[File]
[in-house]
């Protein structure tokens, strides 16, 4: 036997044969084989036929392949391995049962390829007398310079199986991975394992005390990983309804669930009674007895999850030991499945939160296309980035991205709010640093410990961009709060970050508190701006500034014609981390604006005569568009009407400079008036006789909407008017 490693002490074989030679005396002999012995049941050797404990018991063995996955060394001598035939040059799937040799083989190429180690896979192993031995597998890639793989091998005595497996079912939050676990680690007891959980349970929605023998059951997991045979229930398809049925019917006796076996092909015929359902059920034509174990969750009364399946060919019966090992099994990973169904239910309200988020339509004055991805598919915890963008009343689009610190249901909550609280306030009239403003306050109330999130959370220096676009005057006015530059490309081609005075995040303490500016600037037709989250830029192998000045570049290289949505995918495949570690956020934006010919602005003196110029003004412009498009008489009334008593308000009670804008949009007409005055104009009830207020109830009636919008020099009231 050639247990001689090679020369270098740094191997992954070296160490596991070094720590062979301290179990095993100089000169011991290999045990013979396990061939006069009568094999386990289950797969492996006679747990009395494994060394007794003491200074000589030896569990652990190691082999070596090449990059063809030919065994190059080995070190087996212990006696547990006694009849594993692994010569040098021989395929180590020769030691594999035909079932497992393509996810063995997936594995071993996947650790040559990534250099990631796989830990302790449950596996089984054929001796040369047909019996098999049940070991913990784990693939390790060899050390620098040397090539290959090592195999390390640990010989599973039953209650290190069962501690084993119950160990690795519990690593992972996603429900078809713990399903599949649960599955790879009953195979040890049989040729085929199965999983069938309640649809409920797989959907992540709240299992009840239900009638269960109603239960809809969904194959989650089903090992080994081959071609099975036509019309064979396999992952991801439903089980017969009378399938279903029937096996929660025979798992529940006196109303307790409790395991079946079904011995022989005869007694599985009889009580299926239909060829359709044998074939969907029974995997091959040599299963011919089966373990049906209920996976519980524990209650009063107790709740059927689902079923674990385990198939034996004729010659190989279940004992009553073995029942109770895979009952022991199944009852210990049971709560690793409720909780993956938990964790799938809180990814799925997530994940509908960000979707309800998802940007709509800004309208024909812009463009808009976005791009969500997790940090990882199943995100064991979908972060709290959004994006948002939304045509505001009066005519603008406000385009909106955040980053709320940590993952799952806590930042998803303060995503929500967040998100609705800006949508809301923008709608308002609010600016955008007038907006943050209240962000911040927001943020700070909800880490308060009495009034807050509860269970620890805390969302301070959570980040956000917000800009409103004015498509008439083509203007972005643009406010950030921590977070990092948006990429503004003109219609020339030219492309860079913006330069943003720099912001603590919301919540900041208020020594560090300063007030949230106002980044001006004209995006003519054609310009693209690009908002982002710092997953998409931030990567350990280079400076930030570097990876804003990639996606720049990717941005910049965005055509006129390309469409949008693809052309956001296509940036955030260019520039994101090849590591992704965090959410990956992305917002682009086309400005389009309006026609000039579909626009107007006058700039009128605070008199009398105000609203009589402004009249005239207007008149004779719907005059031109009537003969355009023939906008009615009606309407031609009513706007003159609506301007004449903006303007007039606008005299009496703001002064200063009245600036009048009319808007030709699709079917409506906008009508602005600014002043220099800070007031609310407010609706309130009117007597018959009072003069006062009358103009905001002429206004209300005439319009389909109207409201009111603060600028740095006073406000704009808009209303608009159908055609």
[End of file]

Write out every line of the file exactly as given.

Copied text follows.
[in-house]
């Protein structure tokens, strides 16, 4: 036997044969084989036929392949391995049962390829007398310079199986991975394992005390990983309804669930009674007895999850030991499945939160296309980035991205709010640093410990961009709060970050508190701006500034014609981390604006005569568009009407400079008036006789909407008017 490693002490074989030679005396002999012995049941050797404990018991063995996955060394001598035939040059799937040799083989190429180690896979192993031995597998890639793989091998005595497996079912939050676990680690007891959980349970929605023998059951997991045979229930398809049925019917006796076996092909015929359902059920034509174990969750009364399946060919019966090992099994990973169904239910309200988020339509004055991805598919915890963008009343689009610190249901909550609280306030009239403003306050109330999130959370220096676009005057006015530059490309081609005075995040303490500016600037037709989250830029192998000045570049290289949505995918495949570690956020934006010919602005003196110029003004412009498009008489009334008593308000009670804008949009007409005055104009009830207020109830009636919008020099009231 050639247990001689090679020369270098740094191997992954070296160490596991070094720590062979301290179990095993100089000169011991290999045990013979396990061939006069009568094999386990289950797969492996006679747990009395494994060394007794003491200074000589030896569990652990190691082999070596090449990059063809030919065994190059080995070190087996212990006696547990006694009849594993692994010569040098021989395929180590020769030691594999035909079932497992393509996810063995997936594995071993996947650790040559990534250099990631796989830990302790449950596996089984054929001796040369047909019996098999049940070991913990784990693939390790060899050390620098040397090539290959090592195999390390640990010989599973039953209650290190069962501690084993119950160990690795519990690593992972996603429900078809713990399903599949649960599955790879009953195979040890049989040729085929199965999983069938309640649809409920797989959907992540709240299992009840239900009638269960109603239960809809969904194959989650089903090992080994081959071609099975036509019309064979396999992952991801439903089980017969009378399938279903029937096996929660025979798992529940006196109303307790409790395991079946079904011995022989005869007694599985009889009580299926239909060829359709044998074939969907029974995997091959040599299963011919089966373990049906209920996976519980524990209650009063107790709740059927689902079923674990385990198939034996004729010659190989279940004992009553073995029942109770895979009952022991199944009852210990049971709560690793409720909780993956938990964790799938809180990814799925997530994940509908960000979707309800998802940007709509800004309208024909812009463009808009976005791009969500997790940090990882199943995100064991979908972060709290959004994006948002939304045509505001009066005519603008406000385009909106955040980053709320940590993952799952806590930042998803303060995503929500967040998100609705800006949508809301923008709608308002609010600016955008007038907006943050209240962000911040927001943020700070909800880490308060009495009034807050509860269970620890805390969302301070959570980040956000917000800009409103004015498509008439083509203007972005643009406010950030921590977070990092948006990429503004003109219609020339030219492309860079913006330069943003720099912001603590919301919540900041208020020594560090300063007030949230106002980044001006004209995006003519054609310009693209690009908002982002710092997953998409931030990567350990280079400076930030570097990876804003990639996606720049990717941005910049965005055509006129390309469409949008693809052309956001296509940036955030260019520039994101090849590591992704965090959410990956992305917002682009086309400005389009309006026609000039579909626009107007006058700039009128605070008199009398105000609203009589402004009249005239207007008149004779719907005059031109009537003969355009023939906008009615009606309407031609009513706007003159609506301007004449903006303007007039606008005299009496703001002064200063009245600036009048009319808007030709699709079917409506906008009508602005600014002043220099800070007031609310407010609706309130009117007597018959009072003069006062009358103009905001002429206004209300005439319009389909109207409201009111603060600028740095006073406000704009808009209303608009159908055609």